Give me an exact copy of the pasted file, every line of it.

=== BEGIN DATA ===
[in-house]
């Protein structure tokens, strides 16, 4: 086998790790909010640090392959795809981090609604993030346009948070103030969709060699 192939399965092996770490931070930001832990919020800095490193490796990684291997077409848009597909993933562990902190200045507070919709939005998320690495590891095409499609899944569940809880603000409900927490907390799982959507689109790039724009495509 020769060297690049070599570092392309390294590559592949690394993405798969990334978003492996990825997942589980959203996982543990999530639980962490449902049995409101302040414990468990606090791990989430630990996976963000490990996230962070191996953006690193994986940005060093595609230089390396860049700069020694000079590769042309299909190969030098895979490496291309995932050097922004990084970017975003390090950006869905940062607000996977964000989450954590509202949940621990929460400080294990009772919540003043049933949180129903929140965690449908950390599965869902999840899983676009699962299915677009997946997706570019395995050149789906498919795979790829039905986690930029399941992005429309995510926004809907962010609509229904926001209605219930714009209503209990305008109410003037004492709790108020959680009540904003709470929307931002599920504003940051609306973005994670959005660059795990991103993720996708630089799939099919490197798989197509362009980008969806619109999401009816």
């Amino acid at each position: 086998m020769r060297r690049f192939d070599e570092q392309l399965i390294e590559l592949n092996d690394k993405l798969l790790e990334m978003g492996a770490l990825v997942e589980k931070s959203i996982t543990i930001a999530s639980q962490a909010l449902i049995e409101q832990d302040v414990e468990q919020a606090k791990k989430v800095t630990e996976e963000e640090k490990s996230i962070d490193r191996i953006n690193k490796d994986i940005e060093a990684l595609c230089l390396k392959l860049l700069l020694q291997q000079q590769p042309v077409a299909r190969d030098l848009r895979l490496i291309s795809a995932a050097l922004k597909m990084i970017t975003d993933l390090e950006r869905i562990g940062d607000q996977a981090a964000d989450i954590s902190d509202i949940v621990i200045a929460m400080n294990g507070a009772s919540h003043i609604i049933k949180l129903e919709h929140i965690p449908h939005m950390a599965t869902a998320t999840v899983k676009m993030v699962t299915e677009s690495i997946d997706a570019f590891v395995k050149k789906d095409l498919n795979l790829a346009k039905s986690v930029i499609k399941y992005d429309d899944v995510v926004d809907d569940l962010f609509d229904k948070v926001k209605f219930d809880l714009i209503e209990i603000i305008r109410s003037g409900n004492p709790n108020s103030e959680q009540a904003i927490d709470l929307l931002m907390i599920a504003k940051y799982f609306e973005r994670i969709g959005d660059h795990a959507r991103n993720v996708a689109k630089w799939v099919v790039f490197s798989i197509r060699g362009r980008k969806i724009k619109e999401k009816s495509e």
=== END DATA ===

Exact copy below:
[in-house]
């Protein structure tokens, strides 16, 4: 086998790790909010640090392959795809981090609604993030346009948070103030969709060699 192939399965092996770490931070930001832990919020800095490193490796990684291997077409848009597909993933562990902190200045507070919709939005998320690495590891095409499609899944569940809880603000409900927490907390799982959507689109790039724009495509 020769060297690049070599570092392309390294590559592949690394993405798969990334978003492996990825997942589980959203996982543990999530639980962490449902049995409101302040414990468990606090791990989430630990996976963000490990996230962070191996953006690193994986940005060093595609230089390396860049700069020694000079590769042309299909190969030098895979490496291309995932050097922004990084970017975003390090950006869905940062607000996977964000989450954590509202949940621990929460400080294990009772919540003043049933949180129903929140965690449908950390599965869902999840899983676009699962299915677009997946997706570019395995050149789906498919795979790829039905986690930029399941992005429309995510926004809907962010609509229904926001209605219930714009209503209990305008109410003037004492709790108020959680009540904003709470929307931002599920504003940051609306973005994670959005660059795990991103993720996708630089799939099919490197798989197509362009980008969806619109999401009816």
């Amino acid at each position: 086998m020769r060297r690049f192939d070599e570092q392309l399965i390294e590559l592949n092996d690394k993405l798969l790790e990334m978003g492996a770490l990825v997942e589980k931070s959203i996982t543990i930001a999530s639980q962490a909010l449902i049995e409101q832990d302040v414990e468990q919020a606090k791990k989430v800095t630990e996976e963000e640090k490990s996230i962070d490193r191996i953006n690193k490796d994986i940005e060093a990684l595609c230089l390396k392959l860049l700069l020694q291997q000079q590769p042309v077409a299909r190969d030098l848009r895979l490496i291309s795809a995932a050097l922004k597909m990084i970017t975003d993933l390090e950006r869905i562990g940062d607000q996977a981090a964000d989450i954590s902190d509202i949940v621990i200045a929460m400080n294990g507070a009772s919540h003043i609604i049933k949180l129903e919709h929140i965690p449908h939005m950390a599965t869902a998320t999840v899983k676009m993030v699962t299915e677009s690495i997946d997706a570019f590891v395995k050149k789906d095409l498919n795979l790829a346009k039905s986690v930029i499609k399941y992005d429309d899944v995510v926004d809907d569940l962010f609509d229904k948070v926001k209605f219930d809880l714009i209503e209990i603000i305008r109410s003037g409900n004492p709790n108020s103030e959680q009540a904003i927490d709470l929307l931002m907390i599920a504003k940051y799982f609306e973005r994670i969709g959005d660059h795990a959507r991103n993720v996708a689109k630089w799939v099919v790039f490197s798989i197509r060699g362009r980008k969806i724009k619109e999401k009816s495509e």